It's great that a bicycle sharing program, Capitol City Cycleshare, is set to begin around late January to mid-February.
Aside from giving people in Salem an easy and inexpensive way to cycle, another benefit is that the program will show how difficult it is to ride a bicycle in most parts of our town.
An email message I got from Evan Osborne, who is leading the Cycleshare effort, says that seven stations are planned, with money currently available for six stations.
Hello Cycleshare Sponsors and Advocates,
The Cycleshare web site shows the location of four stations. A Statesman Journal story says these will be at: Salem's Riverfront Carousel, the Union Street Railroad Bridge, Courthouse's West Salem location and the Downtown Transit Center.
But that leaves almost all of Salem as almost entirely lacking places to ride a bicycle that, at best, are denoted by painted lines on a busy road filled with vehicles whizzing by a few feet (or even a few inches) away.
In a post today, "What should we expect from a Public Bikes Program," the Salem Breakfast on Bikes blogger did his usual excellent job writing about transportation and land use issues in this town.
After noting the usage of bike share programs in Portland, Eugene, and Corvallis -- 1 to 3 trips per day per bicycle -- came these observations about Salem's program, which will start with 30 bikes from the ridesharing company Zagster:
So if we expect something more like one trip per day per bike, that's 30 new bike trips each day.
That might be a nice amenity for tourism marketing and cachet, but that's not a meaningful difference in downtown transportation.
So, you know, start small, hope for success, and build off of that. But we should be clear this is a perk or amenity, not a difference-maker for mobility.
It's an ornament.
It's also not clear that there will be much riding outside of the Wallace-Riverfront-Minto Park system. To be sure, that the Union and Minto Bridges connect them all is a great boon! But that's recreating, not commuting or utility cycling.
You might remember the piece from a couple of years ago about an attempt to bike downtown. There will be a station at the transit mall, but how will users ride?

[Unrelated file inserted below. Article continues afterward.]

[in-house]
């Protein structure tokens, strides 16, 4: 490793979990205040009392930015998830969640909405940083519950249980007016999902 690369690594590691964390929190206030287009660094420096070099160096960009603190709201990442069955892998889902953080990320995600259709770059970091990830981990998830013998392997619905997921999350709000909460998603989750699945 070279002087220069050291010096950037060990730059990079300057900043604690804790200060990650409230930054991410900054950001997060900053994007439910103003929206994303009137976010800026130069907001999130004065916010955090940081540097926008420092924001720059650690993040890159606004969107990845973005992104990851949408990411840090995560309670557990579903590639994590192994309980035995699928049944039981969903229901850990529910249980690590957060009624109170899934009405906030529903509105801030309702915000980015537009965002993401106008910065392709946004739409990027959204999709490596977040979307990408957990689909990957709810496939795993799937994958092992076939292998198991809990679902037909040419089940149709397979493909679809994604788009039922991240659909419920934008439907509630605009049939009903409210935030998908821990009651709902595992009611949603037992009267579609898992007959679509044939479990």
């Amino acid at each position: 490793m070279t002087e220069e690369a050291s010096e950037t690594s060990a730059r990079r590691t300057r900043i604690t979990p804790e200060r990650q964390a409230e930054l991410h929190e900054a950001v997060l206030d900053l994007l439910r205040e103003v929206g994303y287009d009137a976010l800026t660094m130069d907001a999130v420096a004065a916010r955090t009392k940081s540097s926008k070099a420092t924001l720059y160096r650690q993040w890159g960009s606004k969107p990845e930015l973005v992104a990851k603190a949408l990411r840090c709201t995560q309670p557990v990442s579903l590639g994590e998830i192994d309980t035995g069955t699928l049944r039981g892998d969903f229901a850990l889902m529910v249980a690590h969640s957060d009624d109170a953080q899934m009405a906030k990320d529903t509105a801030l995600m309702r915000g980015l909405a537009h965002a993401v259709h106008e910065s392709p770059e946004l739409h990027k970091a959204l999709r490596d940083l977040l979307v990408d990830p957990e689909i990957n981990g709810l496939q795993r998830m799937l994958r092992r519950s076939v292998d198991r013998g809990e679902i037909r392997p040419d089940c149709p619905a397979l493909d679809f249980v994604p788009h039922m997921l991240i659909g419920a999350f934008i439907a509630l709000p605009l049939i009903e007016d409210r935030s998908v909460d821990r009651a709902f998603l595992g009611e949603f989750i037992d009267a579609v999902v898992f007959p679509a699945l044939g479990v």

From the piece:
I'll confess that our tour was a combination of cycling and walking. This mom errs on the side of caution when it comes to bicycling with kids. I'm very thankful for the new bike lanes recently created in downtown Salem, but when the map took us on busy streets where bikes and cars travel together, we walked our bikes on the sidewalk. [italics added]
One of the probable consequences of having a public bike system downtown without also adjusting the streets, especially for east-west travel, is that we will have more sidewalk biking.
Altogether, what I see is a city that likes the idea of being able to say it has a bikeshare system, as a kind of symbol of hip culture, but not a city that's really very passionate yet about making it easy to bike and ensuring that riders have the right infrastructure, especially downtown where the stations are clustered.
Earlier this month I noted in a blog post that the 2018 City of Salem Community Report had only one mention of bicycling, and that was in a section about LED street lamps.
I searched the report for every mention of "bicycle." There was exactly one. Here it is. LED lamps provide good lighting for bicycles, along with cars and pedestrians. Whoopee.
Of course, that assumes it is safe and easy to read a bicycle in Salem, which it isn't. The absence of any mention of bike paths or dedicated multiuse paths shows how autocentric City of Salem policies are. We're way behind other cities in Oregon in this regard.
Hopefully Capitol City Cycleshare will help spur a redirection of resources away from hugely expensive road projects to much more cost-effective protected paths for cyclists, pedestrians, skateboarders, scooter riders, and other alternative ways of getting around town.
When people sign up for the Cycleshare program and start riding the bikes, they're going to find that it's neither easy nor safe to cycle in Salem in most places outside of the "tri-park" area where the first stations will be located.
Complaining to City officials and city councilors to do something about this will be in order.